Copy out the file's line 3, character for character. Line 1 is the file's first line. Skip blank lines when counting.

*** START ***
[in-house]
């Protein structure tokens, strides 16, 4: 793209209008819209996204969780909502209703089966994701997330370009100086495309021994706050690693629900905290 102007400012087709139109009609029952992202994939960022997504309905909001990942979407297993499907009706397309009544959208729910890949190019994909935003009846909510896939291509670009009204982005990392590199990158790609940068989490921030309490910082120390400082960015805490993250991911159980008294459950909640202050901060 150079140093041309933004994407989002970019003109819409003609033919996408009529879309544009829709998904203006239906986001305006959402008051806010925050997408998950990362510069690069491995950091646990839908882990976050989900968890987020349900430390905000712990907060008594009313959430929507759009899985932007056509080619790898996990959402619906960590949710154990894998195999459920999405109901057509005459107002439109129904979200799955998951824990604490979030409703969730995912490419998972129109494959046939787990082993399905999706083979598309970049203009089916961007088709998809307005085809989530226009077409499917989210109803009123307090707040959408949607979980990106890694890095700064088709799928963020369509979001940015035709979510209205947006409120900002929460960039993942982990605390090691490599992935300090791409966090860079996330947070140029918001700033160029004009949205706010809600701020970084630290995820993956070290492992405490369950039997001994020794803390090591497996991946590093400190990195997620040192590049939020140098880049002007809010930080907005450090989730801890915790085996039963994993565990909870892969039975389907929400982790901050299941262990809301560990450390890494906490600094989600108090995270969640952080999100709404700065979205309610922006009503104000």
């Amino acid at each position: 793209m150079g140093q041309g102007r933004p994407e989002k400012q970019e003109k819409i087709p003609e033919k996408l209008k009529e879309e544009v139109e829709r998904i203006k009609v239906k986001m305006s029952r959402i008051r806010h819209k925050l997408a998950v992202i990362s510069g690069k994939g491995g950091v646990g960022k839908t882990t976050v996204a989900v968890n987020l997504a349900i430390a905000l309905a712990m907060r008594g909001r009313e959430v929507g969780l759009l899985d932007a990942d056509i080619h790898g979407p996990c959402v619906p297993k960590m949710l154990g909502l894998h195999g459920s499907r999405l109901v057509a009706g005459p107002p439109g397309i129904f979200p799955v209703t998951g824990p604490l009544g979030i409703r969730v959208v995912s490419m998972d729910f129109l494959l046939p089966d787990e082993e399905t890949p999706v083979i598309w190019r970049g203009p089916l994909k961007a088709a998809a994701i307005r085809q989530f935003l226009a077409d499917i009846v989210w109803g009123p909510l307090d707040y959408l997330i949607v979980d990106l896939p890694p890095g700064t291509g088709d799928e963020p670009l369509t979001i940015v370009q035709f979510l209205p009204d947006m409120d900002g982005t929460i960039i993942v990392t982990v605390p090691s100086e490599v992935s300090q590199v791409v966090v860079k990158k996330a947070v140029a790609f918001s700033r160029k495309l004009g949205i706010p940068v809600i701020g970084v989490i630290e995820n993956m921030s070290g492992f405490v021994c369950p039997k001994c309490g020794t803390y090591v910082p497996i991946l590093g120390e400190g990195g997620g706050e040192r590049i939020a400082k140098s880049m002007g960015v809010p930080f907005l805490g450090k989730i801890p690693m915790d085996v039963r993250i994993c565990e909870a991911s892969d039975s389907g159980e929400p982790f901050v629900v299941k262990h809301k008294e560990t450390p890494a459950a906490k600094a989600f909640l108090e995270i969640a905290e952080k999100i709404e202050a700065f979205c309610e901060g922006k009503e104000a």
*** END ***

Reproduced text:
């Amino acid at each position: 793209m150079g140093q041309g102007r933004p994407e989002k400012q970019e003109k819409i087709p003609e033919k996408l209008k009529e879309e544009v139109e829709r998904i203006k009609v239906k986001m305006s029952r959402i008051r806010h819209k925050l997408a998950v992202i990362s510069g690069k994939g491995g950091v646990g960022k839908t882990t976050v996204a989900v968890n987020l997504a349900i430390a905000l309905a712990m907060r008594g909001r009313e959430v929507g969780l759009l899985d932007a990942d056509i080619h790898g979407p996990c959402v619906p297993k960590m949710l154990g909502l894998h195999g459920s499907r999405l109901v057509a009706g005459p107002p439109g397309i129904f979200p799955v209703t998951g824990p604490l009544g979030i409703r969730v959208v995912s490419m998972d729910f129109l494959l046939p089966d787990e082993e399905t890949p999706v083979i598309w190019r970049g203009p089916l994909k961007a088709a998809a994701i307005r085809q989530f935003l226009a077409d499917i009846v989210w109803g009123p909510l307090d707040y959408l997330i949607v979980d990106l896939p890694p890095g700064t291509g088709d799928e963020p670009l369509t979001i940015v370009q035709f979510l209205p009204d947006m409120d900002g982005t929460i960039i993942v990392t982990v605390p090691s100086e490599v992935s300090q590199v791409v966090v860079k990158k996330a947070v140029a790609f918001s700033r160029k495309l004009g949205i706010p940068v809600i701020g970084v989490i630290e995820n993956m921030s070290g492992f405490v021994c369950p039997k001994c309490g020794t803390y090591v910082p497996i991946l590093g120390e400190g990195g997620g706050e040192r590049i939020a400082k140098s880049m002007g960015v809010p930080f907005l805490g450090k989730i801890p690693m915790d085996v039963r993250i994993c565990e909870a991911s892969d039975s389907g159980e929400p982790f901050v629900v299941k262990h809301k008294e560990t450390p890494a459950a906490k600094a989600f909640l108090e995270i969640a905290e952080k999100i709404e202050a700065f979205c309610e901060g922006k009503e104000a």